JUNTO: Can you describe the scope and content of the collection? How did you select the documents, and what do you still hope to add to American Journeys?
EDMONDS: Towards the end of 2000, when the Web was young, I had the idea of digitizing eyewitness accounts from all the earliest voyages and expeditions to North America, and to have them ready for the bicentennial of Lewis and Clark in 2004. I wrote a National Leadership Grant to the IMLS, and they funded it in the fall of 2002. Our main idea was to put primary sources in front of high school students by coupling the digital collection with National History Day – we’d build the collection, and they’d take it into thousands of classrooms with a study guide and lesson plan. That worked reasonably well, but American Journeys (AJ) also appealed to a huge audience that was not in high school – local historians, undergraduates, travel buffs, dissertators, and other folks. This was long before Google Books and the Internet Archive had put such texts within easy reach of the masses.As for the selection, I drew up a list of possible sources from standard bibliographies and textbooks, and sent it to a couple dozen historians specializing in early American exploration. They graciously steered me toward the most important works and suggested some others I’d overlooked. I also wanted to balance the selection by ethnicity (include American Indian voices wherever possible, as well as European expeditions that introductory texts often gloss over, such as the Russians in the Pacific Northwest or the Swedish colonists in New Jersey). I was also aiming for geographic distribution and tried to include records of first European contact with indigenous peoples from Hawaii to Virginia, and Texas to Maine. We won’t be adding any more material to AJ since all the important printed sources are online elsewhere now. The new Digital Public Library of America, which launches in April, will soon create one-stop shopping for all digital books and manuscripts.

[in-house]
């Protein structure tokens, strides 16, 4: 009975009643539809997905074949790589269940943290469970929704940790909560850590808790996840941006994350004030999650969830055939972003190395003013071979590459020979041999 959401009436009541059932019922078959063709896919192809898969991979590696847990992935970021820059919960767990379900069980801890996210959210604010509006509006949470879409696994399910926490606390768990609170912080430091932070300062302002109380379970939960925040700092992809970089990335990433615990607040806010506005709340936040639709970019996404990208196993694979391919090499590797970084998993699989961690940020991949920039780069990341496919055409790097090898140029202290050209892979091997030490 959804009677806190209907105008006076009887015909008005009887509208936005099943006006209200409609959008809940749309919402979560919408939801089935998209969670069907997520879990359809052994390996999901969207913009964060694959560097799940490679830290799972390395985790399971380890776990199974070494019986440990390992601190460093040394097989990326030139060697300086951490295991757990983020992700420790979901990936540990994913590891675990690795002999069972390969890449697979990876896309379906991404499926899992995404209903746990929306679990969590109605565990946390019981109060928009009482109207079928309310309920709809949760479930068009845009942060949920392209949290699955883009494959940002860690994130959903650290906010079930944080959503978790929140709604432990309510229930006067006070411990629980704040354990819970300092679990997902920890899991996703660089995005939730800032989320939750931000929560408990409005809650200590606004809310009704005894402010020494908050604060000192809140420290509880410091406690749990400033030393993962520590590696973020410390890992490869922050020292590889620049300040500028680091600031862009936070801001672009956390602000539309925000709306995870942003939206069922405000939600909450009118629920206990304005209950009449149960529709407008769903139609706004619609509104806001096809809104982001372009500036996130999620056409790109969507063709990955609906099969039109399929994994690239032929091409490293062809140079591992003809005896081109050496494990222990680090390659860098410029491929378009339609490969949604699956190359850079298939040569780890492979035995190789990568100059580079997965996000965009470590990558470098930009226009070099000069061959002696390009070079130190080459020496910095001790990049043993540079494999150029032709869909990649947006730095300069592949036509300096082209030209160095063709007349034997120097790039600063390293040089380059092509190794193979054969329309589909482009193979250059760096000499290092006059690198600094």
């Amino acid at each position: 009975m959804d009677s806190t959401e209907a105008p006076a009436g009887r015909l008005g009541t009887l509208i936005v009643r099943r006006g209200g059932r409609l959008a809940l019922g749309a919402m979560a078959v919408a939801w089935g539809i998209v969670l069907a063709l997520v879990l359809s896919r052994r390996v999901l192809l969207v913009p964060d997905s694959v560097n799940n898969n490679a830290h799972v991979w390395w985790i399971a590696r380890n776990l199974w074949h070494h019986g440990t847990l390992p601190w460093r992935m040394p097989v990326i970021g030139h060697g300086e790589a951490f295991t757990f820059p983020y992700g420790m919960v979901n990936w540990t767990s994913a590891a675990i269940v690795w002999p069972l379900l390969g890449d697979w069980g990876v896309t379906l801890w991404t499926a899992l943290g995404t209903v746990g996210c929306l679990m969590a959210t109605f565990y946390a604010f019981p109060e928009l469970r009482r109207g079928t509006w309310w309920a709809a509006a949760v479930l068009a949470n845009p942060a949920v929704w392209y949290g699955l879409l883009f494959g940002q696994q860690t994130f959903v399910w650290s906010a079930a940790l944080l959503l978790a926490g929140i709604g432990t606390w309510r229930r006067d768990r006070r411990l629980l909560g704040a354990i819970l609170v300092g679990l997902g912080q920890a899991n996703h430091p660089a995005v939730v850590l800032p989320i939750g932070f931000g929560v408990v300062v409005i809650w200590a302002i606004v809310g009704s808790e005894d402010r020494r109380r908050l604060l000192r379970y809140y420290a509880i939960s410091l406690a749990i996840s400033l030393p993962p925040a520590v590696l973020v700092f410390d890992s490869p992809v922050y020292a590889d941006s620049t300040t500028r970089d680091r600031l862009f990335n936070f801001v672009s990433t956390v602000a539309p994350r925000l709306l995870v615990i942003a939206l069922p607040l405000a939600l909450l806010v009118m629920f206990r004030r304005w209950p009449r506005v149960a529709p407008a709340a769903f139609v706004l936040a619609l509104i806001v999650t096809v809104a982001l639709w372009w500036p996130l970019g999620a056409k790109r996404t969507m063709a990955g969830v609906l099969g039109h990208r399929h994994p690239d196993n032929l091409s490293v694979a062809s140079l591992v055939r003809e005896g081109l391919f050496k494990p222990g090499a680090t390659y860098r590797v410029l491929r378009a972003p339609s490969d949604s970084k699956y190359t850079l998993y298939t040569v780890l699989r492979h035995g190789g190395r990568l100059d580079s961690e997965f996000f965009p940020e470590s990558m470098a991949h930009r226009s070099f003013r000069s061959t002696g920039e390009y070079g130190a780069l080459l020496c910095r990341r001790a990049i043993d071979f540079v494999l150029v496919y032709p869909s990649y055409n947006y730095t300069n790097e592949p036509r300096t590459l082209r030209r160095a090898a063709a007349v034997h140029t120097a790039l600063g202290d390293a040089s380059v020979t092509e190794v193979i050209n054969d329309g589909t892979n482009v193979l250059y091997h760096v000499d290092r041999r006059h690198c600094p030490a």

JUNTO: Are there a few documents that Junto readers should check out right now as a way of exploring the site?
EDMONDS: Cabeza de Vaca is a fun read and comparatively little known. One of my personal favorites is the memoir of the first missionary to reach the Great Lakes, Gabriel Sagard – he has a sweet personality, and was caught between the rise of science and medieval faith in his reactions to America. Another fascinating but obscure one is the voyage of La Perouse , who thought it ridiculous that Europeans should ceremoniously plant flags and claim land as their own, when it obviously belonged to the people living there; he met a tragic end. Newcomers to the site might also start on the “highlights” page, where they’ll find links to specific passages in the primary sources that describe famous events (click on the date).
JUNTO: Increasingly, accessibility to digital sources is changing the research experience for both librarian and reader. What are some of the challenges and opportunities that you faced in digitizing such massive amounts of sources? What do researchers have to say about using it?